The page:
Here Is a Chart of People Freaking Out About Online Privacy

More

DuckDuckGo, the "alternative search engine," pitches itself as a kind of anti-Google Google, with a particular focus on user privacy. ("DuckDuckGo does not collect or share personal information. That is our privacy policy in a nutshell.")

So it's telling to see, in this graph of DuckDuckGo's usage, the crazy traffic spike that the site has seen since the beginning of the year.

duckduck615.png

Yeah. Duck and then duck and then, suddenly ... GO. On March 28, 2011, the site fielded 195,331 direct queries from users. A year later -- as of earlier this week -- the number of queries had lept to 1,467,247.

The query spike coincides with DuckDuckGo's January 2012 visual redesign -- which, though the changes didn't represent a huge overhaul, came with a spate of added publicity for the site -- and with, more recently, late January's Data Privacy Day.

But it seems to coincide with something bigger, too: the public's growing awareness of the many trade-offs of online privacy, particularly when it comes to Google. So the chart above suggests on the one hand an upstart search engine growing its base of users. But it also suggests, on the other, a base of users who are panicking about their privacy -- slowly, steadily, and then, whoa, exponentially.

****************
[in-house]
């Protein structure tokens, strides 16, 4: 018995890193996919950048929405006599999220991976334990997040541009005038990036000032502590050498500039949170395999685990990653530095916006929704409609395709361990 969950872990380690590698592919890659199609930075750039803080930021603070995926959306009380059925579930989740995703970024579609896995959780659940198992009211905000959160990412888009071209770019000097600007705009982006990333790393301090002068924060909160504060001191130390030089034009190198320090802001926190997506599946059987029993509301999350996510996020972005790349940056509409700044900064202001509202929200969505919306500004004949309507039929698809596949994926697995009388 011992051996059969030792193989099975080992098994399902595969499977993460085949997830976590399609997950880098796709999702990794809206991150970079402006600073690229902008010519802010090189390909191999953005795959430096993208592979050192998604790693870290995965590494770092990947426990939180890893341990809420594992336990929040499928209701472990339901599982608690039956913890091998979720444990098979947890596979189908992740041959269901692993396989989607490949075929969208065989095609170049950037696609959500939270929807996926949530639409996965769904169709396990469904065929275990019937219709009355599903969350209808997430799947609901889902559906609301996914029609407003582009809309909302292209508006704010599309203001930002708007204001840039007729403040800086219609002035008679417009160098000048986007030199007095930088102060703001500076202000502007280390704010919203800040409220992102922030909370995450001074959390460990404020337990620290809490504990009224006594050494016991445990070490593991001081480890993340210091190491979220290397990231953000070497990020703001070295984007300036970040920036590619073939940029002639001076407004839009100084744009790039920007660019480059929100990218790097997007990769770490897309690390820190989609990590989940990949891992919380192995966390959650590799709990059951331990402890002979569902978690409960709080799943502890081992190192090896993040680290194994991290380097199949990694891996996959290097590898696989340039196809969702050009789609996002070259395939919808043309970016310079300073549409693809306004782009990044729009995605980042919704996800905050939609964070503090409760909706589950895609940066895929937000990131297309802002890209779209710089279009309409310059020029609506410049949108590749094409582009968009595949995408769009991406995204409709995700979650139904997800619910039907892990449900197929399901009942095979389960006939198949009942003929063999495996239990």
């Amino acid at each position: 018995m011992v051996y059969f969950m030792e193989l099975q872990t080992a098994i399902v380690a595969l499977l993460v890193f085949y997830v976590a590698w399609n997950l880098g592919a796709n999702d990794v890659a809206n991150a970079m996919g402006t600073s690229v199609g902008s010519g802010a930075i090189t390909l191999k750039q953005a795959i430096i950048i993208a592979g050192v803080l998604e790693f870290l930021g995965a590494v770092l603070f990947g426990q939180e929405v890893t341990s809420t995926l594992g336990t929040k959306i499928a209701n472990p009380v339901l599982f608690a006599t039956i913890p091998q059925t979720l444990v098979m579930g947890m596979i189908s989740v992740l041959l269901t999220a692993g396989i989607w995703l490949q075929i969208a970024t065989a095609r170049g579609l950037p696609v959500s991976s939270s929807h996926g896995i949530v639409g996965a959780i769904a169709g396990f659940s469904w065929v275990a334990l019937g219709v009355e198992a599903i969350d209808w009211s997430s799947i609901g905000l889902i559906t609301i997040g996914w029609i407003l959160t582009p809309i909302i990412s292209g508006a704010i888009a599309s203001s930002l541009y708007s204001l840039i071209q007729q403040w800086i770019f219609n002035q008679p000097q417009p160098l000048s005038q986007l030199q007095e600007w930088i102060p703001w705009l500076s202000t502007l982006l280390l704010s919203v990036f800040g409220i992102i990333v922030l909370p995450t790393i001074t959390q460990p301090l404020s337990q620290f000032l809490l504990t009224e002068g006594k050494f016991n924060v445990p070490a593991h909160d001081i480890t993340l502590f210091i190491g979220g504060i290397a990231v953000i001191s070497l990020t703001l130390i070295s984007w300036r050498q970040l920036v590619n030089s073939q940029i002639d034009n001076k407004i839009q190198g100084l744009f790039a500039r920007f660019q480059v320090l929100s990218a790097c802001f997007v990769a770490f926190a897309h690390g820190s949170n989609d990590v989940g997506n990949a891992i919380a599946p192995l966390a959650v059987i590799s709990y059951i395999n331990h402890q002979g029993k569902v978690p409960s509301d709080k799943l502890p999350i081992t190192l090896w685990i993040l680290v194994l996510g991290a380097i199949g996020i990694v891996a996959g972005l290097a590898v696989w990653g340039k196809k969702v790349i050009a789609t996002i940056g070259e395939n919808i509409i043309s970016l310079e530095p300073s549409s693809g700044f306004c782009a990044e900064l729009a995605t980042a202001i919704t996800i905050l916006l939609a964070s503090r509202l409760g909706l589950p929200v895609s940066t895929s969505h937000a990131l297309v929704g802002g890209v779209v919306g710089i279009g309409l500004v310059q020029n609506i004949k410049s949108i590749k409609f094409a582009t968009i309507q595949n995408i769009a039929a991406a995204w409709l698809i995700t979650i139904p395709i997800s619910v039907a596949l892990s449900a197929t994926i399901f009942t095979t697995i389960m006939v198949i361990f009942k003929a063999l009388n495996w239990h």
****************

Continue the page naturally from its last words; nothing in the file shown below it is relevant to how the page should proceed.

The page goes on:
Jump to comments
Presented by

Megan Garber is a staff writer at The Atlantic. She was formerly an assistant editor at the Nieman Journalism Lab, where she wrote about innovations in the media.

Get Today's Top Stories in Your Inbox (preview)

A Breathtaking Tour Above the Moab Desert

Filmmaker Ian Cresswell rigs an HD camera atop a remote-controlled "octocopter" for some spectacular aerial views.


Elsewhere on the web

Join the Discussion

After you comment, click Post. If you’re not already logged in you will be asked to log in or register. blog comments powered by Disqus

Video

Where Time Comes From

The clocks that coordinate your cellphone, GPS, and more

Video

Computer Vision Syndrome and You

Save your eyes. Take breaks.

Video

What Happens in 60 Seconds

Quantifying human activity around the world

Writers

Up
Down

More in Technology

Just In